Henry Opukahaia was one of Hawaii’s first and most revered missionaries; his prayers to God for Hawaii inspired the 1820 arrival of American missionaries from Cornwall, CT, that would change the course of Hawaiian history forever. Unfortunately his life was cut short at age 26 by typhus fever in Cornwall. CT but not without profound effects upon its future development.
Kauai author Chris Cook’s new book on Henry Opukahaia can be found at BLC Bookstore and will tell his tale.
Early Life and Education
Henry Opukahaia (or Obookiah), born around 1792 at Ka u on the Big Island of Hawaii, witnessed his parents and baby brother being executed by warriors loyal to Kamehameha before jumping into Kealakekua Bay to swim to a merchant ship where one of its sailors took care of him before eventually joining their family as one of its sailors’ children.
As someone dedicated to learning, he quickly mastered English and Hebrew languages. He traveled throughout New England pleading with churches for missionaries to send to Hawaii from New England churches; eventually helping found the Foreign Mission School. Unfortunately he died of typhoid fever at 26 in Cornwall Connecticut before his remains could be returned home where they would eventually be interred at Kahikolu Congregational Church of Napoopoo Hawaii.
Henry Opukahaia, or Obookiah, was born in 1792 and became an orphan as a teenager after his village fell to rival kings fighting over control of the Hawaiian Islands. Obookiah’s stirring conversion story moved American Protestant missionaries to travel there and spread the gospel of Jesus Christ.
He traveled throughout New England pleading with churches to send missionaries back to his native Hawaii so they could share Christianity with native peoples there. Additionally, this remarkable Hawaiian scholar translated the Book of Genesis from Hebrew into Hawaiian as well as publishing Hawaiian dictionaries, grammar, and spelling books.
His achievements led to the establishment of Connecticut’s Foreign Mission School. Although he died at 26 while still serving on board ship, his memoirs and fiery preaching disproved any notion that heathens couldn’t be educated or converted to Christianity.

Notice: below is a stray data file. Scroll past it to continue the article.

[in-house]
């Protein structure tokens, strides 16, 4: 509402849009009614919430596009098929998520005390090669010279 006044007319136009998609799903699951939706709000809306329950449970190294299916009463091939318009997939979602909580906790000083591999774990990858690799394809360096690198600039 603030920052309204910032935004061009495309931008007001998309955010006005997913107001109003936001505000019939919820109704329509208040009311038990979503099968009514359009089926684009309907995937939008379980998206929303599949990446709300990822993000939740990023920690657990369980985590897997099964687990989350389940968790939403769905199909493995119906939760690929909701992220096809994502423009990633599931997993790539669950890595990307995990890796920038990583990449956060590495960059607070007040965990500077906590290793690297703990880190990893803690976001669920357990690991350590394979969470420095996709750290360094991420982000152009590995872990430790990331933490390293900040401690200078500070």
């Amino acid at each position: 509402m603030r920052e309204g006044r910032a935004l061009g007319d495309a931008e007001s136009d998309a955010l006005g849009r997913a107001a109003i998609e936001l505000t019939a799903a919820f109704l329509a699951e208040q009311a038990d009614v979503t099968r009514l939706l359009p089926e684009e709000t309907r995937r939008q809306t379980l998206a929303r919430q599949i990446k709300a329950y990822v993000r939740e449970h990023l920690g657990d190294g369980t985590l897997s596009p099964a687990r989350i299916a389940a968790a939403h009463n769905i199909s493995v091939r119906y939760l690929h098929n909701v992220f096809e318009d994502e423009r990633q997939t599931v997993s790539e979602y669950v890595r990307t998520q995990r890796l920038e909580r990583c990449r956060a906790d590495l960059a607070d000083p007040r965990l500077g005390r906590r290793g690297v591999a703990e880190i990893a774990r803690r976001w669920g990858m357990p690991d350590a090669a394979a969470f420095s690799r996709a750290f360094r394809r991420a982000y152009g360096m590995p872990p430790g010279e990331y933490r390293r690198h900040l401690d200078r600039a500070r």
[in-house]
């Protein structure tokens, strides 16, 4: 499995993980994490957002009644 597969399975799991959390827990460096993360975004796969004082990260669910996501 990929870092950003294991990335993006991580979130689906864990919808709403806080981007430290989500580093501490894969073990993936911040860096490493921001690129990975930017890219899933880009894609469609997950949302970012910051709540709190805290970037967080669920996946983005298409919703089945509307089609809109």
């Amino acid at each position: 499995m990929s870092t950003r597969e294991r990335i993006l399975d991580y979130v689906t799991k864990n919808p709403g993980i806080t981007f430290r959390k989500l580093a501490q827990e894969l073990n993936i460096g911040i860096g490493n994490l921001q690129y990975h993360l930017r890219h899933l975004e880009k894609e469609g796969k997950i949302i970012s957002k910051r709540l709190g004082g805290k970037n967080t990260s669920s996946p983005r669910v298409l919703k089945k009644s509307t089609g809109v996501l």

Achievement and Honors
Henry Opukahaia played an essential part in convincing American missionaries to travel to Hawaii. As one of the most influential speakers for the Foreign Mission School in New England, his speeches and sermons raised large sums of money for its coffers.
He created the first written Hawaiian language and translated Genesis into Hawaiian; unfortunately his life and dreams were cut short when he contracted typhus at 26 and died at Cornwall Cemetery, Connecticut.
Chris Cook of Kauai has published an in-depth nonfiction book detailing Opukahaia’s life and legacy in the islands, providing students from K-8 at Punahou school as well as members of their community with insight into his story through an exhibit in Bishop Learning Commons, class visits and an evening community event.
Heneri Opukahaia was orphaned as an infant when both his parents were killed during a violent tribal war battle near Punaluu in Hawaii around 1792. While fleeing from enemy warriors he attempted to carry his infant brother away, only to be fatally speared through the neck by one.
At 19, Heneri Opukahaia signed on the Yankee ship Triumph along with Thomas Hopu, much to his uncle’s disapproval. Brintnall then brought them both to New Haven where Heneri received housing and formal education from Brintnall; working as a servant he learned English before spelling and writing words himself eventually; by 1818 He had begun “to systematize his native tongue”, according to Edwin Dwight.
At a time when there was fierce debate about whether heathens could understand the Bible, Henry encouraged New Englanders to invest money and effort into missionary work that eventually led to Hawaii being annexed by the United States. It is estimated that his net worth ranged between $2 million and $2.5 million. Born around 1792 in Ninole on Hawaii’s Big Island he came from a family which comprised both royalty and commoners; upon signing aboard as crew of an American ship captain’s vessel that transported him back home his name was officially changed by Anglicanization when signed aboard as crew member; after which his Hawaiian name became Henry on arrival back at port when signed aboard for passage from Hawaii back home to Connecticut.